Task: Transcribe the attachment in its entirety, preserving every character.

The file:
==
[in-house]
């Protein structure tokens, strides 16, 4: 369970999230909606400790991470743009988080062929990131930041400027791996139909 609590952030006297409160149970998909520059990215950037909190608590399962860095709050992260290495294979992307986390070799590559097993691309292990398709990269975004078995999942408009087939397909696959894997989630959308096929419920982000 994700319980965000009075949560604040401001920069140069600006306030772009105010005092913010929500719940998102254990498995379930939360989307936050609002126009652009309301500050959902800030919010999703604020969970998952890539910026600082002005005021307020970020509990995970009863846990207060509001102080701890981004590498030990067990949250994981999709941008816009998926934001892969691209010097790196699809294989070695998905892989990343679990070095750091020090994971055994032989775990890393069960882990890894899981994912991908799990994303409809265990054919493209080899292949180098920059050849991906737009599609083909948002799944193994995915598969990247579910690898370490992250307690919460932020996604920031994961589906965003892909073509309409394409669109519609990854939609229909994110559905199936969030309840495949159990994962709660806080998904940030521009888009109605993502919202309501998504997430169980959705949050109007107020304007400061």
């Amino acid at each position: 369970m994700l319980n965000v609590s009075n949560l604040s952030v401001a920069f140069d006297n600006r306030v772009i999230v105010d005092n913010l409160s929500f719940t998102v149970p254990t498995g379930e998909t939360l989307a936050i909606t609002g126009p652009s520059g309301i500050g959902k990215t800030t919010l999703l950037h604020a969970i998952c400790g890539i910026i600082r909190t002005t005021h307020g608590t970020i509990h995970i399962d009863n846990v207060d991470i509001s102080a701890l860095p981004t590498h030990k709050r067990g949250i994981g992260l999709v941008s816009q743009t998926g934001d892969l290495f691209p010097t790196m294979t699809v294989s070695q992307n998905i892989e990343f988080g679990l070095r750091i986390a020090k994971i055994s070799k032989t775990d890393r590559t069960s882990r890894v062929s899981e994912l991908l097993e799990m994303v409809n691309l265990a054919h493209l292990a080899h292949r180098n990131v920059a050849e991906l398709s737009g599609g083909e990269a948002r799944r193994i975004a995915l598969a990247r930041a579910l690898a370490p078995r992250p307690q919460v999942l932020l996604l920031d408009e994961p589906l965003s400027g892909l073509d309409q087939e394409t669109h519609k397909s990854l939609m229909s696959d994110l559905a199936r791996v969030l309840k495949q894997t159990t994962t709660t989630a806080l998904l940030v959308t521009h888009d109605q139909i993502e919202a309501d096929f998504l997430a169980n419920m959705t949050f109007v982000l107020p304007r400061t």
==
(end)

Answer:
[in-house]
């Protein structure tokens, strides 16, 4: 369970999230909606400790991470743009988080062929990131930041400027791996139909 609590952030006297409160149970998909520059990215950037909190608590399962860095709050992260290495294979992307986390070799590559097993691309292990398709990269975004078995999942408009087939397909696959894997989630959308096929419920982000 994700319980965000009075949560604040401001920069140069600006306030772009105010005092913010929500719940998102254990498995379930939360989307936050609002126009652009309301500050959902800030919010999703604020969970998952890539910026600082002005005021307020970020509990995970009863846990207060509001102080701890981004590498030990067990949250994981999709941008816009998926934001892969691209010097790196699809294989070695998905892989990343679990070095750091020090994971055994032989775990890393069960882990890894899981994912991908799990994303409809265990054919493209080899292949180098920059050849991906737009599609083909948002799944193994995915598969990247579910690898370490992250307690919460932020996604920031994961589906965003892909073509309409394409669109519609990854939609229909994110559905199936969030309840495949159990994962709660806080998904940030521009888009109605993502919202309501998504997430169980959705949050109007107020304007400061």
């Amino acid at each position: 369970m994700l319980n965000v609590s009075n949560l604040s952030v401001a920069f140069d006297n600006r306030v772009i999230v105010d005092n913010l409160s929500f719940t998102v149970p254990t498995g379930e998909t939360l989307a936050i909606t609002g126009p652009s520059g309301i500050g959902k990215t800030t919010l999703l950037h604020a969970i998952c400790g890539i910026i600082r909190t002005t005021h307020g608590t970020i509990h995970i399962d009863n846990v207060d991470i509001s102080a701890l860095p981004t590498h030990k709050r067990g949250i994981g992260l999709v941008s816009q743009t998926g934001d892969l290495f691209p010097t790196m294979t699809v294989s070695q992307n998905i892989e990343f988080g679990l070095r750091i986390a020090k994971i055994s070799k032989t775990d890393r590559t069960s882990r890894v062929s899981e994912l991908l097993e799990m994303v409809n691309l265990a054919h493209l292990a080899h292949r180098n990131v920059a050849e991906l398709s737009g599609g083909e990269a948002r799944r193994i975004a995915l598969a990247r930041a579910l690898a370490p078995r992250p307690q919460v999942l932020l996604l920031d408009e994961p589906l965003s400027g892909l073509d309409q087939e394409t669109h519609k397909s990854l939609m229909s696959d994110l559905a199936r791996v969030l309840k495949q894997t159990t994962t709660t989630a806080l998904l940030v959308t521009h888009d109605q139909i993502e919202a309501d096929f998504l997430a169980n419920m959705t949050f109007v982000l107020p304007r400061t």